These are the cards that you answered “yes” to the, “Can I reuse this later?” question above. Cards like Path to Exile are played in almost every deck that plays white, even when they’re relegated to the sideboard. The same could be said for Thoughtseize in black decks, Lightning Bolt in red decks, plus Tarmogoyf, Snapcaster Mage, and others. These cards are almost as safe to invest in as the lands. They have proven their usefulness, and are highly unlikely to lose value over time. Prices fluctuate, of course, but the power level and flexibility of these cards is unlikely to be challenged with a new card that is better. Most of these are also utility cards, so they are not oppressive enough to be considered for bannings. The best part, though, is that you can switch decks and they'll still be useful. If you decide to start out with Soul Sisters, switch to Death & Taxes after a few months, then switch over to Kiki Chord, and finally settle on Abzan after a few years, you will have more than gotten your money’s worth out of that playset of Path to Exile you purchased at the beginning of the journey. The same can't be said for Serra Ascendant, which will have been in the trade binder so long by that point that you probably forgot you purchased any.

4. Key sideboard cards
There are a few sideboard cards that are absolute hosers against certain archetypes, and these can be vital for your long-term success in the format. Also incredibly important are those sideboard cards that are handy catch-alls for decks you might not otherwise have answers for. Rest in Peace and Shatterstorm fall into that first category, doing heavy lifting against graveyard strategies and affinity/robots respectively. The latter category includes cards like Engineered Explosives and Maelstrom Pulse, which can answer lots of cards that might otherwise have caught you off guard.

6. Everything else
If it doesn’t fall into one of the above categories, it comes last. Maybe it’s a card that's a nod to the metagame as it stands, or maybe it’s one of eight removal spells that could be something else. Maybe it’s a card that isn’t absolutely necessary, but that slightly improves your win percentage in those long grindy games. Whatever it is, you’ll probably want to purchase it last.

When to get innovative:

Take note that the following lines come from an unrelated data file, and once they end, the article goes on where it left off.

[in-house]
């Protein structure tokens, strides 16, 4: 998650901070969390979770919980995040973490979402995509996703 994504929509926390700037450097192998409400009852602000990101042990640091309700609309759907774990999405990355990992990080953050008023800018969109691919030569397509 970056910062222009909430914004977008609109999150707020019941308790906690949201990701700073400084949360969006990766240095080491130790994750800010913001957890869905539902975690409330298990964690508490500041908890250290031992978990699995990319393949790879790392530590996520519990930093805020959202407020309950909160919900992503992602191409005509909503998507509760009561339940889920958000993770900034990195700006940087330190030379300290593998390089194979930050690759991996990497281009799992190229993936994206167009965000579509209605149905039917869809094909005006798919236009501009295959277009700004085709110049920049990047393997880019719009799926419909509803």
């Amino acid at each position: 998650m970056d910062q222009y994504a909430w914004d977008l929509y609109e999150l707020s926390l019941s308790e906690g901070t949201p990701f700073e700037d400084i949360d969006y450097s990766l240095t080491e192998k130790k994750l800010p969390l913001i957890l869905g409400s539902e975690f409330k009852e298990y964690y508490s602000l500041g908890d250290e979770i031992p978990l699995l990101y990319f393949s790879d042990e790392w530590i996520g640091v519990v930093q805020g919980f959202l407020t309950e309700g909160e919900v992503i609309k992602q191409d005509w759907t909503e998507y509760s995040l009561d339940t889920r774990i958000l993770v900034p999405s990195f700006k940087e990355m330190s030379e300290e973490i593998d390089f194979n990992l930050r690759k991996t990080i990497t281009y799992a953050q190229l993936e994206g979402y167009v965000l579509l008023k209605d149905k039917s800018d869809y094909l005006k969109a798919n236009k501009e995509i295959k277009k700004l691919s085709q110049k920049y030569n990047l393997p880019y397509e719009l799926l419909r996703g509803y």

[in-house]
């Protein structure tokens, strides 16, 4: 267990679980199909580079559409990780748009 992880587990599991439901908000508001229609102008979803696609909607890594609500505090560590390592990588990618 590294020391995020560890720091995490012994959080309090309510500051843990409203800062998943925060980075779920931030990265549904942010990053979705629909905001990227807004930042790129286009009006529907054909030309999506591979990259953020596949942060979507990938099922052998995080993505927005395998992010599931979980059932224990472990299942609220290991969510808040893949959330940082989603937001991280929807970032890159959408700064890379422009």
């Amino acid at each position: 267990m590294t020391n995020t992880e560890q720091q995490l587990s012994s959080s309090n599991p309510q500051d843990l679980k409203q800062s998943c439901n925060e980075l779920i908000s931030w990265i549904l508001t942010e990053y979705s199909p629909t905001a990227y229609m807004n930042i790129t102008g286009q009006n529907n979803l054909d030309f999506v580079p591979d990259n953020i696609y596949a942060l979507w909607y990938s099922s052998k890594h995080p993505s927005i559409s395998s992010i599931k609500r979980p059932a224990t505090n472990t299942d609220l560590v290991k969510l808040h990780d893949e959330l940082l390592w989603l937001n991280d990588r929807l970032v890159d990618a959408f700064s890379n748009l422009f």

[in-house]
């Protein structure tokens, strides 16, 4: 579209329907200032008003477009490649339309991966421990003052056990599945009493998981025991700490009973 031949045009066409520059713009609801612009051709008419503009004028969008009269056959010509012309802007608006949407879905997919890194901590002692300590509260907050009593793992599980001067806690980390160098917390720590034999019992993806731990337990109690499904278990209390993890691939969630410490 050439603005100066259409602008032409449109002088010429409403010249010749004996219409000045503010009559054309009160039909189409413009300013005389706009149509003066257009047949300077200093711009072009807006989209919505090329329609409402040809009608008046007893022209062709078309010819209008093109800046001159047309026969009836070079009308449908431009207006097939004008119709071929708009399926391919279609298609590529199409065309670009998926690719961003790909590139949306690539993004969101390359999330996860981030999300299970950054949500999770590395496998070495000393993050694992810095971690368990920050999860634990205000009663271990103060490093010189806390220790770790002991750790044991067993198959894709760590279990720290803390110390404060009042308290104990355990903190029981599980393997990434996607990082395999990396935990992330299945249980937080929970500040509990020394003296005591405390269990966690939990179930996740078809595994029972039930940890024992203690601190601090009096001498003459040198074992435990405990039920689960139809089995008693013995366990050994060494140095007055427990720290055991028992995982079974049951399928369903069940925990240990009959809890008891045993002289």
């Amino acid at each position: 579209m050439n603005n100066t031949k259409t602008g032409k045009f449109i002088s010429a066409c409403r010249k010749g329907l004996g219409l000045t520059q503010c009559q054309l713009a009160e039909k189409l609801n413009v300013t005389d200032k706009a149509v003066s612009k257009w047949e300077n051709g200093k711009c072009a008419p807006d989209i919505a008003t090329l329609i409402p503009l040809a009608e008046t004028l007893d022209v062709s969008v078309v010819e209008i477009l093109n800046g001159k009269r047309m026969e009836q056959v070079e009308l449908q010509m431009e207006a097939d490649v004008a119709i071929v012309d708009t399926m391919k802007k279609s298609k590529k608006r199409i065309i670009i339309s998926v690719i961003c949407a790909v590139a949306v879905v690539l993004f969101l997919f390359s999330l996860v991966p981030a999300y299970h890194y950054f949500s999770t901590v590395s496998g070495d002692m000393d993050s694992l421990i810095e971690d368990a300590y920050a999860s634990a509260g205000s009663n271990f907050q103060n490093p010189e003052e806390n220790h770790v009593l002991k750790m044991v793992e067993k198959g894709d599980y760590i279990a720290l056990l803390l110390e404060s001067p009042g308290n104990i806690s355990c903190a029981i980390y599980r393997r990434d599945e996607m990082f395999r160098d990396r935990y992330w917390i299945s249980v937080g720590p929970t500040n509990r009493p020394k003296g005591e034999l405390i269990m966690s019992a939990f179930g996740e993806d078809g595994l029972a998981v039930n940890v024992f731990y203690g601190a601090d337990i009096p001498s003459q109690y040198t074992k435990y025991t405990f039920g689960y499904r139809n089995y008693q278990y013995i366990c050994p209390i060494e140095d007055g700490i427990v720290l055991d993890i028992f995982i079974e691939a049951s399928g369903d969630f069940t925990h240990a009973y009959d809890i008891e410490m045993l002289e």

This could be an article of its own, but since I said in my last one that I’d touch on this topic, I’m going to dip my toe in the water. The process of growing your budget list into a competitive deck requires a lot of thought, card evaluation, and playing with cards that are a little off the beaten path. While much of this process involves playing inferior cards and then setting them aside when you can afford the better ones, you might find hidden gem that nobody else has noticed.

The issue, of course, is that you’re playing on a budget, so you don’t have the resources to purchase extra cards just to try them out and be innovative. It might seem counterproductive when you're on a tight budget to spend money on a card that might turn out to be absolute poopy. The upside, though, is that these innovations can actually provide the advantage of catching an opponent off guard. Nobody can play around everything, and if your deck sports a few zingers that opponents won't expect, you can use that to your advantage and generate extra wins.

I would advise you to keep this in moderation, though. If you go all-in on a fringe hate card or weird alternative to a format staple, you might also find that everybody else's reasons for not playing the card are 100% justified, and then you spent money on a playset of trash. This isn't the outcome you want either, so let me suggest a system that has worked for me over the years. If you stick to this system, you'll still get to be innovative, but you'll avoid investing in too many cards that just don't pan out.

Here’s what works for me:

  • Decide on the effect you want.
  • Play three copies of something tried-and-true.
  • Play one copy of a similar effect that has a unique spin.

This gives you the opportunity to be creative, but the majority of your investment will still be in cards that you know will pay off in the long run. Say, for example, that you plan to play Anger of the Gods in your sideboard once your deck is fully fleshed out, and you’re about to grab a playset of Pyroclasm to hold you over until you can spend a little more. You remember, though, that Blasphemous Act was a thing back in Innistrad standard, and you check the price. It’s not much more expensive than Pyroclasm, but it's significantly cheaper than Anger of the Gods, and it conveniently kills Death’s Shadow, which neither of your other options can do consistently. You might find that the mana cost doesn’t hinder you as much as you thought, and it ends up being better in the current metagame than the card you originally wanted to run. Is it worth running a 3/1 Pyroclasm/Blasphemous Act split? I don’t know… but if you’re building up from a budget list, you’re already running some cards that are considered sub-par. Why not give it a shot?

Summing Up
The path from budget to competitive is not easy, especially in a format as expensive as modern, but it can be incredibly rewarding. It can also be a fun challenge. If you love the opportunity to solve puzzles, the "How can I remain competitive without breaking my bank account?" conundrum is one that I've been trying to solve for years. In paper, I've already gone through this whole process several times for various formats, usually with at least half of a competitive decklist on hand already.. On Magic Online, though, I'm excited to be at the actual beginning, with almost nothing and working my way up. I sincerely hope that your journey from budget to competitive is as fun as mine has been, but I'm sure I don't have all the answers. What advice do you have? How do you intend to work your way up? Or if you've already made it to the top, what advice do you have for those still making the climb?